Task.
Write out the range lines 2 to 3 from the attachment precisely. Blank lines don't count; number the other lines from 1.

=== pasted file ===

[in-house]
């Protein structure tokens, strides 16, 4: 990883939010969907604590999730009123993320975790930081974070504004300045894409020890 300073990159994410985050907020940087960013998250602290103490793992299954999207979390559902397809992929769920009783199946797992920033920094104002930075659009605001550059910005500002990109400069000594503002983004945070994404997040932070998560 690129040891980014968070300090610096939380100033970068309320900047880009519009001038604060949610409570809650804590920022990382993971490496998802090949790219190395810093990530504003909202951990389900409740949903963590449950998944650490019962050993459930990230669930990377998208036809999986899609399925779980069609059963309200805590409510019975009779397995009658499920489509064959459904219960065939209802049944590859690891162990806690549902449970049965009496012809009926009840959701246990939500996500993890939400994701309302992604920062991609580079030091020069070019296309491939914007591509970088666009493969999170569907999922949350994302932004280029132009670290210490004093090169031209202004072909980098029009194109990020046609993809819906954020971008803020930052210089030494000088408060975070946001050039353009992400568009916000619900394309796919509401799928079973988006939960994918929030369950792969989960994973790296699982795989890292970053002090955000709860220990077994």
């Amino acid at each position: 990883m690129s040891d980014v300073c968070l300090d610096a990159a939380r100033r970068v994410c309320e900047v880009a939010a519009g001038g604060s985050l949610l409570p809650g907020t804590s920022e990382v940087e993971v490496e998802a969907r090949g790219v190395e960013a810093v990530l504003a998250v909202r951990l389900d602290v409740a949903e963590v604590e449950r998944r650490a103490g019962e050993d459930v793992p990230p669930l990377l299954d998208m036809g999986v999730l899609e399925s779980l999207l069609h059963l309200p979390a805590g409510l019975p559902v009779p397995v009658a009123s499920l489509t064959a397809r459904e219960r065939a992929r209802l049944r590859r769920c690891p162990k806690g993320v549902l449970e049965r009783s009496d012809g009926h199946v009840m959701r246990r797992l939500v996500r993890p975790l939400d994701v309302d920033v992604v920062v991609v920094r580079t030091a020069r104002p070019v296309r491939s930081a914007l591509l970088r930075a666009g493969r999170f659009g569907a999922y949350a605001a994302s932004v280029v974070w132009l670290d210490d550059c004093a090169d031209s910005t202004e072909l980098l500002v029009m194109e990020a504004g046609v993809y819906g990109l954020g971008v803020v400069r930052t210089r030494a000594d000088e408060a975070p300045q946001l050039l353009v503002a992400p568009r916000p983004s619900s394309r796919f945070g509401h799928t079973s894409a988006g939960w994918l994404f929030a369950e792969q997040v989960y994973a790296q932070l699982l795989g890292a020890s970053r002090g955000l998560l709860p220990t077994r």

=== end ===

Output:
């Protein structure tokens, strides 16, 4: 990883939010969907604590999730009123993320975790930081974070504004300045894409020890 300073990159994410985050907020940087960013998250602290103490793992299954999207979390559902397809992929769920009783199946797992920033920094104002930075659009605001550059910005500002990109400069000594503002983004945070994404997040932070998560 690129040891980014968070300090610096939380100033970068309320900047880009519009001038604060949610409570809650804590920022990382993971490496998802090949790219190395810093990530504003909202951990389900409740949903963590449950998944650490019962050993459930990230669930990377998208036809999986899609399925779980069609059963309200805590409510019975009779397995009658499920489509064959459904219960065939209802049944590859690891162990806690549902449970049965009496012809009926009840959701246990939500996500993890939400994701309302992604920062991609580079030091020069070019296309491939914007591509970088666009493969999170569907999922949350994302932004280029132009670290210490004093090169031209202004072909980098029009194109990020046609993809819906954020971008803020930052210089030494000088408060975070946001050039353009992400568009916000619900394309796919509401799928079973988006939960994918929030369950792969989960994973790296699982795989890292970053002090955000709860220990077994």
């Amino acid at each position: 990883m690129s040891d980014v300073c968070l300090d610096a990159a939380r100033r970068v994410c309320e900047v880009a939010a519009g001038g604060s985050l949610l409570p809650g907020t804590s920022e990382v940087e993971v490496e998802a969907r090949g790219v190395e960013a810093v990530l504003a998250v909202r951990l389900d602290v409740a949903e963590v604590e449950r998944r650490a103490g019962e050993d459930v793992p990230p669930l990377l299954d998208m036809g999986v999730l899609e399925s779980l999207l069609h059963l309200p979390a805590g409510l019975p559902v009779p397995v009658a009123s499920l489509t064959a397809r459904e219960r065939a992929r209802l049944r590859r769920c690891p162990k806690g993320v549902l449970e049965r009783s009496d012809g009926h199946v009840m959701r246990r797992l939500v996500r993890p975790l939400d994701v309302d920033v992604v920062v991609v920094r580079t030091a020069r104002p070019v296309r491939s930081a914007l591509l970088r930075a666009g493969r999170f659009g569907a999922y949350a605001a994302s932004v280029v974070w132009l670290d210490d550059c004093a090169d031209s910005t202004e072909l980098l500002v029009m194109e990020a504004g046609v993809y819906g990109l954020g971008v803020v400069r930052t210089r030494a000594d000088e408060a975070p300045q946001l050039l353009v503002a992400p568009r916000p983004s619900s394309r796919f945070g509401h799928t079973s894409a988006g939960w994918l994404f929030a369950e792969q997040v989960y994973a790296q932070l699982l795989g890292a020890s970053r002090g955000l998560l709860p220990t077994r």